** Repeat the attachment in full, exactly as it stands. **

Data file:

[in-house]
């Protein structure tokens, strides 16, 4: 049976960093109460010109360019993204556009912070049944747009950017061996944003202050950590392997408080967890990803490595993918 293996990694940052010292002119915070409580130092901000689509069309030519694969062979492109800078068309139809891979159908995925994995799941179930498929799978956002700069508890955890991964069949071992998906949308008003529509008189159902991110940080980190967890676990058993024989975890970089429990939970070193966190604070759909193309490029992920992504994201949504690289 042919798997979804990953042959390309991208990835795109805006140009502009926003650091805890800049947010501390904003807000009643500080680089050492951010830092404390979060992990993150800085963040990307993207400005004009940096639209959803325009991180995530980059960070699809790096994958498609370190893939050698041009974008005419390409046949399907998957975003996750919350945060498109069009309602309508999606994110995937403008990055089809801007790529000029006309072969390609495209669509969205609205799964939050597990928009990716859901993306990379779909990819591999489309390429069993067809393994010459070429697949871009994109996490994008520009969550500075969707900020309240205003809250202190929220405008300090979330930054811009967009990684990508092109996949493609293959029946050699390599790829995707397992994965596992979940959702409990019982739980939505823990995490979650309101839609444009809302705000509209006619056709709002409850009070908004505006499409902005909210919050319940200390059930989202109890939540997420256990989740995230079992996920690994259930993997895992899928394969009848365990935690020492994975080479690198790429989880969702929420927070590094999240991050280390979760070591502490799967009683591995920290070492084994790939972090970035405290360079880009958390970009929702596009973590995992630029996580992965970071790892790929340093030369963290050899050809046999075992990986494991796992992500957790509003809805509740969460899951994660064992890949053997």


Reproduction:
[in-house]
């Protein structure tokens, strides 16, 4: 049976960093109460010109360019993204556009912070049944747009950017061996944003202050950590392997408080967890990803490595993918 293996990694940052010292002119915070409580130092901000689509069309030519694969062979492109800078068309139809891979159908995925994995799941179930498929799978956002700069508890955890991964069949071992998906949308008003529509008189159902991110940080980190967890676990058993024989975890970089429990939970070193966190604070759909193309490029992920992504994201949504690289 042919798997979804990953042959390309991208990835795109805006140009502009926003650091805890800049947010501390904003807000009643500080680089050492951010830092404390979060992990993150800085963040990307993207400005004009940096639209959803325009991180995530980059960070699809790096994958498609370190893939050698041009974008005419390409046949399907998957975003996750919350945060498109069009309602309508999606994110995937403008990055089809801007790529000029006309072969390609495209669509969205609205799964939050597990928009990716859901993306990379779909990819591999489309390429069993067809393994010459070429697949871009994109996490994008520009969550500075969707900020309240205003809250202190929220405008300090979330930054811009967009990684990508092109996949493609293959029946050699390599790829995707397992994965596992979940959702409990019982739980939505823990995490979650309101839609444009809302705000509209006619056709709002409850009070908004505006499409902005909210919050319940200390059930989202109890939540997420256990989740995230079992996920690994259930993997895992899928394969009848365990935690020492994975080479690198790429989880969702929420927070590094999240991050280390979760070591502490799967009683591995920290070492084994790939972090970035405290360079880009958390970009929702596009973590995992630029996580992965970071790892790929340093030369963290050899050809046999075992990986494991796992992500957790509003809805509740969460899951994660064992890949053997």